A generator with, as you say, a maximum 8A output will continue to supply around 8A for as long as it is connected. This is because the "12v" output of a generator is in fact much higher at around 18v. The rising battery voltage has much less effect. The generator output is not intended to supply 12v devices directly but to provide boost charging of a 12v battery. As such it should not be used for much more than an hour unless a VERY close watch is kept on battery voltage. If left too long there is a risk that the battery terminal voltage will rise above what can be achieved with a controlled charger. This could be damaging to any services in use in the van and ultimately to the battery itself. If a close watch is kept on the battery voltage the generator can be left connected until battery voltage starts to creep over 14.5v at which point the battery is as close to fully charged as the generator can safely manage.
     
    Last edited: May 1, 2014
  18. Terry

    Terry Funster

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    Hi Tony I don't doubt what you say (true or not) but I got the impression that the OP was confused by all the different ways the question got answered so I tried to simplify it :BigGrin:--I don't and never have had to plug a genny into my van but if I did I would not be watching a multi meter to make sure I did not goose the LB -I would simply plug it into the EHU point and let the charger do the monitoring for me :Wink:I think it's easier to simply plug and forget :BigGrin:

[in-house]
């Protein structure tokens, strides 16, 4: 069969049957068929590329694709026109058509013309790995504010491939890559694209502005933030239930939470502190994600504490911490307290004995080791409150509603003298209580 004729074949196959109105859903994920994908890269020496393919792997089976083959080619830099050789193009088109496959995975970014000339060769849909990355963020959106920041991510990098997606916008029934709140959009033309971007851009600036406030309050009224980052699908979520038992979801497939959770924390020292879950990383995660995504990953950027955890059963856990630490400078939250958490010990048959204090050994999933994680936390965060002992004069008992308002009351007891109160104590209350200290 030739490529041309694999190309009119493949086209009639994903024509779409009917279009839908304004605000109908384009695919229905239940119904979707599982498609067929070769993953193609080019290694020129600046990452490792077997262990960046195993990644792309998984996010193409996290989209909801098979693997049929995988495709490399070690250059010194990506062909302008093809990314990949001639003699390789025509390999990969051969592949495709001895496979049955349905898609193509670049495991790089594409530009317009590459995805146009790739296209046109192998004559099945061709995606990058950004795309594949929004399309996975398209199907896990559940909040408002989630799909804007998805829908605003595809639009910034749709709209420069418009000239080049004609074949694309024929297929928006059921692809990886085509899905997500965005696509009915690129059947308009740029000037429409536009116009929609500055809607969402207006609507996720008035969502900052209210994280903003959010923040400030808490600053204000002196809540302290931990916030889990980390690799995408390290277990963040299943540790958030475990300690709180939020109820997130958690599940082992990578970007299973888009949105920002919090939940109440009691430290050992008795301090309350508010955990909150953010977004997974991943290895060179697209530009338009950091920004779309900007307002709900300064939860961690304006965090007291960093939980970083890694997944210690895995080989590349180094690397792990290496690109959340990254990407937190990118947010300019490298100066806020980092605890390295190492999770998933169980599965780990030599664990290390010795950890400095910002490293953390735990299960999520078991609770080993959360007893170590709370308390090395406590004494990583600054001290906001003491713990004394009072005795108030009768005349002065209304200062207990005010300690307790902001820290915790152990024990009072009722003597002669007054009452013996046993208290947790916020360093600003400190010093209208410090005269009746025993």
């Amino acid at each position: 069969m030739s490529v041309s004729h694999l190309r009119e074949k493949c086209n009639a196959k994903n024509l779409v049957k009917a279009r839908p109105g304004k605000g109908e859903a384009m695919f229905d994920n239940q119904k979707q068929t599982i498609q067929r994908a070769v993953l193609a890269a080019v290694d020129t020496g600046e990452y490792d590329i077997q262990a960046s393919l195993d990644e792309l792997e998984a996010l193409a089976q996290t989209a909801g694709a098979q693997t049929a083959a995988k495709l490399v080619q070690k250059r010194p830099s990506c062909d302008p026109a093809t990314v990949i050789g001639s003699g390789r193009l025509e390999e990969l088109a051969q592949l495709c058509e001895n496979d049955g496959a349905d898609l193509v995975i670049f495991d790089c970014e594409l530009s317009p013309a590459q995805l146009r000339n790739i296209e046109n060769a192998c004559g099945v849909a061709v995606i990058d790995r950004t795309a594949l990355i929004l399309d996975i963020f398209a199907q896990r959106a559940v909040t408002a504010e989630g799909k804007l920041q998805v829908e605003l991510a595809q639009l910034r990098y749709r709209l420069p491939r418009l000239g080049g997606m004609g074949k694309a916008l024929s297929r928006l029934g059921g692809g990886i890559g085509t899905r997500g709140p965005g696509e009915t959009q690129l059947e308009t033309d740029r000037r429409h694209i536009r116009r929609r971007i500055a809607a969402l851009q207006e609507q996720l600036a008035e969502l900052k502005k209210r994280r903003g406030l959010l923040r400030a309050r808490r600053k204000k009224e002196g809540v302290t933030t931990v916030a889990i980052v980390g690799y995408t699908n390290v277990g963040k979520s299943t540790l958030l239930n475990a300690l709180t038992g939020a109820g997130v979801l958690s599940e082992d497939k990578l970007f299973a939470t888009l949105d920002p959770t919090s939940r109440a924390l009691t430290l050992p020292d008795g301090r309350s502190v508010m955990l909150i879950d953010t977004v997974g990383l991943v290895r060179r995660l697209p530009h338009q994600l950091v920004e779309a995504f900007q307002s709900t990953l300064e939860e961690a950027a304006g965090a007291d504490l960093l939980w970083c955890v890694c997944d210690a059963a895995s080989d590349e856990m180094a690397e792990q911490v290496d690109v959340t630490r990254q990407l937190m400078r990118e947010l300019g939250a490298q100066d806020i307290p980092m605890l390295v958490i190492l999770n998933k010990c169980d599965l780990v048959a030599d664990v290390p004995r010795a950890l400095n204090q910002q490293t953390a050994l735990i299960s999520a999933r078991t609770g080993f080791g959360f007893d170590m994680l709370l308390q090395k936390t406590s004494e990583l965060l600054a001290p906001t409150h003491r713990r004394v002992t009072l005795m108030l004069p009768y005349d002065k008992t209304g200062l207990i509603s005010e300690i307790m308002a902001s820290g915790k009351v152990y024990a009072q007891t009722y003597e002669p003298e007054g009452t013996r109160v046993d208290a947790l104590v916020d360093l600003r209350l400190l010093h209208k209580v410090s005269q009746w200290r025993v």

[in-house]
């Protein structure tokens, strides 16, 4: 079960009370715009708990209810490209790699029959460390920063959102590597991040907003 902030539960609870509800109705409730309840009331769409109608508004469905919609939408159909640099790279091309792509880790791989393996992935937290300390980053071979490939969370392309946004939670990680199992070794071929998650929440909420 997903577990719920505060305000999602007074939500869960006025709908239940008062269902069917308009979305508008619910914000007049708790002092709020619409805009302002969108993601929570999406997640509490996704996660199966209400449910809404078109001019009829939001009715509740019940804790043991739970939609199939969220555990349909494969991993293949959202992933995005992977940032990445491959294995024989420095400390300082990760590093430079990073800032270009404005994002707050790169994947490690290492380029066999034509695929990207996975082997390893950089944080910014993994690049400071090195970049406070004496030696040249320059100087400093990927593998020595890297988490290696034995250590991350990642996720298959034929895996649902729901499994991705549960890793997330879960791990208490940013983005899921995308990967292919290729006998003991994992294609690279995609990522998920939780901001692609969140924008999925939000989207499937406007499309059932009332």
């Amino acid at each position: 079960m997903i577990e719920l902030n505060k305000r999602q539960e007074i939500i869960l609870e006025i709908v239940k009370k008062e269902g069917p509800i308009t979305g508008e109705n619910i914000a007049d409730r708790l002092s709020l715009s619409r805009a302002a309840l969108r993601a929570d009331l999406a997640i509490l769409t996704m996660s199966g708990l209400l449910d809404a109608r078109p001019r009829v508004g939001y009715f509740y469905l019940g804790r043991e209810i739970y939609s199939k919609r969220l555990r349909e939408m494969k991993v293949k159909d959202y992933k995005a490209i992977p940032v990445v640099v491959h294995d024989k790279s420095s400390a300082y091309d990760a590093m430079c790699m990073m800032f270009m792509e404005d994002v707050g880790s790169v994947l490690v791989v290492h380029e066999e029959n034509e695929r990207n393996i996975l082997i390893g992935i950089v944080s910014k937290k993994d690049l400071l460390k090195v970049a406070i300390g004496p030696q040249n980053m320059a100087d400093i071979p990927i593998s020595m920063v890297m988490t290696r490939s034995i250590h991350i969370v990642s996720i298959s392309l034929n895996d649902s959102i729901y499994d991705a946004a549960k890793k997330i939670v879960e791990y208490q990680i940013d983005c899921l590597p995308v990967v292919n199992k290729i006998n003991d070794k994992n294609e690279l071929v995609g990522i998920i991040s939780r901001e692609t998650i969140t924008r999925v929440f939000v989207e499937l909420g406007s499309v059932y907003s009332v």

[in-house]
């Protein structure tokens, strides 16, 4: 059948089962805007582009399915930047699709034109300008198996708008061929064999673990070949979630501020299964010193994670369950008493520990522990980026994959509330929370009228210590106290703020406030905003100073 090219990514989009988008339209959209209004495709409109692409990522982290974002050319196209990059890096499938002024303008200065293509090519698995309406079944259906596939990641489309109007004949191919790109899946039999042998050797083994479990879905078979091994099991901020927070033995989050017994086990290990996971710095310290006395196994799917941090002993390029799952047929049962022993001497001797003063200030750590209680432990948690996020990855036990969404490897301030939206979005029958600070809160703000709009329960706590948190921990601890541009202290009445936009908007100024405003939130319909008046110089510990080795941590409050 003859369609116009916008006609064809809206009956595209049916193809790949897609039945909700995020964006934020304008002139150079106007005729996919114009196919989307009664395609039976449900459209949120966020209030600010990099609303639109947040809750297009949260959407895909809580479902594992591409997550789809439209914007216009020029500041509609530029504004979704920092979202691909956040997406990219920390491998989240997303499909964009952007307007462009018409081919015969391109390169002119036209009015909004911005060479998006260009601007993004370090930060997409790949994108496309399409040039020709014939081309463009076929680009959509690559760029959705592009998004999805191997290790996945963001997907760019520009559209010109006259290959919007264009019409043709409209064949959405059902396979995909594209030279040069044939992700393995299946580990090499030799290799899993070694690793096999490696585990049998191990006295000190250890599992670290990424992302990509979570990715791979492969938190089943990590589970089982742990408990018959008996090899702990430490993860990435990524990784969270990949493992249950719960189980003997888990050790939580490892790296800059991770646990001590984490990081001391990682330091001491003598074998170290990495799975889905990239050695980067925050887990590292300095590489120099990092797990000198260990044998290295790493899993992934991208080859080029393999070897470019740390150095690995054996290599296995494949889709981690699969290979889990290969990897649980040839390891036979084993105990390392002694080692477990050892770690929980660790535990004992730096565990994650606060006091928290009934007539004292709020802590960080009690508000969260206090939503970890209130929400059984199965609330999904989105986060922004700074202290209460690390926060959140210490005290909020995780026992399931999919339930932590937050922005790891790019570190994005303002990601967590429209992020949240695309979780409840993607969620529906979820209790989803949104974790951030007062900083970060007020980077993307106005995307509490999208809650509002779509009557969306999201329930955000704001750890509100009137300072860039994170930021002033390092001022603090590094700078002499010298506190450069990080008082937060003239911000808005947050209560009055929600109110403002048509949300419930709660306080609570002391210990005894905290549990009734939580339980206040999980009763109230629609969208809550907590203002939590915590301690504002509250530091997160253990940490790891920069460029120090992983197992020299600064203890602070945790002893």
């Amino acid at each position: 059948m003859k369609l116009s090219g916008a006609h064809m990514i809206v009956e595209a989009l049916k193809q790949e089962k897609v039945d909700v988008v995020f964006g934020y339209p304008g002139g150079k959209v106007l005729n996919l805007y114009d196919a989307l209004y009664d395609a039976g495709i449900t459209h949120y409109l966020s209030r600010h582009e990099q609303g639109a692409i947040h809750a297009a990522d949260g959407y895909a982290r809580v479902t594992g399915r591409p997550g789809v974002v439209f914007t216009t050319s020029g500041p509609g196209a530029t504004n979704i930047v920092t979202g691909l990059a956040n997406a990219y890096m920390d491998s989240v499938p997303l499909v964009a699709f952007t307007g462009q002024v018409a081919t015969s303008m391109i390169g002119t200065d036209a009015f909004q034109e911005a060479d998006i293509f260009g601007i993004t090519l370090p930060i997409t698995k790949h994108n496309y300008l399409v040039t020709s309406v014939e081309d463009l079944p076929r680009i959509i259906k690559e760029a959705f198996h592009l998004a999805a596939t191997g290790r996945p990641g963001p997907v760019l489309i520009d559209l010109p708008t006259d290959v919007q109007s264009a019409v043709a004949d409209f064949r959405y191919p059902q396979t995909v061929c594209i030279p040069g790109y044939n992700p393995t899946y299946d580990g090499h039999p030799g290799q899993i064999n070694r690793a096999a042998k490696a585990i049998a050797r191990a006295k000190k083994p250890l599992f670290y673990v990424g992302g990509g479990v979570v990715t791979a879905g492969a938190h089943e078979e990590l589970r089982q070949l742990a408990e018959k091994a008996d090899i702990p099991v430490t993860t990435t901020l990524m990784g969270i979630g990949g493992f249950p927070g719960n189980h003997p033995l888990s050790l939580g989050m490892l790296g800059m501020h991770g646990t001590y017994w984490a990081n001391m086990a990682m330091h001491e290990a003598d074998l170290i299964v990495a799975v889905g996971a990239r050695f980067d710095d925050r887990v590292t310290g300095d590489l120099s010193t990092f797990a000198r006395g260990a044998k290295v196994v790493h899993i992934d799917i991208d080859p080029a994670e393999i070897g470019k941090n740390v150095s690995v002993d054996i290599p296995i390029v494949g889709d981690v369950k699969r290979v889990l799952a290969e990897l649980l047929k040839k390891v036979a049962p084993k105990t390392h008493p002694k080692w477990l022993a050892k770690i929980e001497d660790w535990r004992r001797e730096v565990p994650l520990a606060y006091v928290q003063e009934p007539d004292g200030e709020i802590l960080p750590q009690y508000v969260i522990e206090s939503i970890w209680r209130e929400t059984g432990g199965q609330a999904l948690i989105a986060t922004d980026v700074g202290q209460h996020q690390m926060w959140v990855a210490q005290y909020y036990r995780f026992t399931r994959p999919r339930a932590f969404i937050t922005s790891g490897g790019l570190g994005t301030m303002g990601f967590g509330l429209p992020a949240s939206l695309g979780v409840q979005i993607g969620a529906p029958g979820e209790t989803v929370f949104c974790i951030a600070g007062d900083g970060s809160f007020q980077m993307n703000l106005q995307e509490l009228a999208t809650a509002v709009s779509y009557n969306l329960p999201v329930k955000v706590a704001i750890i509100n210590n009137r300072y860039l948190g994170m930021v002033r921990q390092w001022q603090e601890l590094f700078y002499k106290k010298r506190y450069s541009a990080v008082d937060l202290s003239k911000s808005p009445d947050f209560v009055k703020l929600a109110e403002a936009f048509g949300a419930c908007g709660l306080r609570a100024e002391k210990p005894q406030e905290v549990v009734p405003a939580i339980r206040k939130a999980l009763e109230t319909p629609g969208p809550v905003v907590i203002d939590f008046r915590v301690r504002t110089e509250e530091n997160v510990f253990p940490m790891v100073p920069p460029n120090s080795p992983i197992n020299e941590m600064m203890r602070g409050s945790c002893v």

terry
     
  19. Tmesis

    Tmesis Read Only Funster

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    I need to provide 100 amp hours to replace the 100 amp hours I have used. If I have only 8amps available, then in a perfect world I'd have to have the charger on for 12 hours to fully charge my battery. This is not negotiable.

    A higher voltage applied across the battery terminals will mean higher current as the voltage drop across the battery divided by the internal resistance of the battery will equal the current required. Assuming a constant resistance in the battery, the current draw is proportional to the voltage step-up of the charger.

    This current will be limited to 8 amps by the Hyundai as it uses a single winding for the 12V output. Multiple windings are used as input to its inverter to enable the much greater output of its 230V socket. So it's not just the circuit breaker that is limiting the charging abilities, it is a design limitation of the source of the 12v output.

    A commercially available boost charger will be rated at least 100A to achieve fast charging. A maximum 8A output will not compete with the built-in charger assuming that the built-in charger is a good one like the 20A elektroblock.

    Also, running at 18 volts will cause gassing as the gassing of a standard lead acid battery happens at around 15 volts.
     
  20. pappajohn

    pappajohn Funster Life Member

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    and the second part of your question....reverse polarity.

    The generator doesnt have a true earth which causes the rev polarity light to come on.

    Nothing to worry about and the polarity is correct...providing your hookup lead is correctly wired.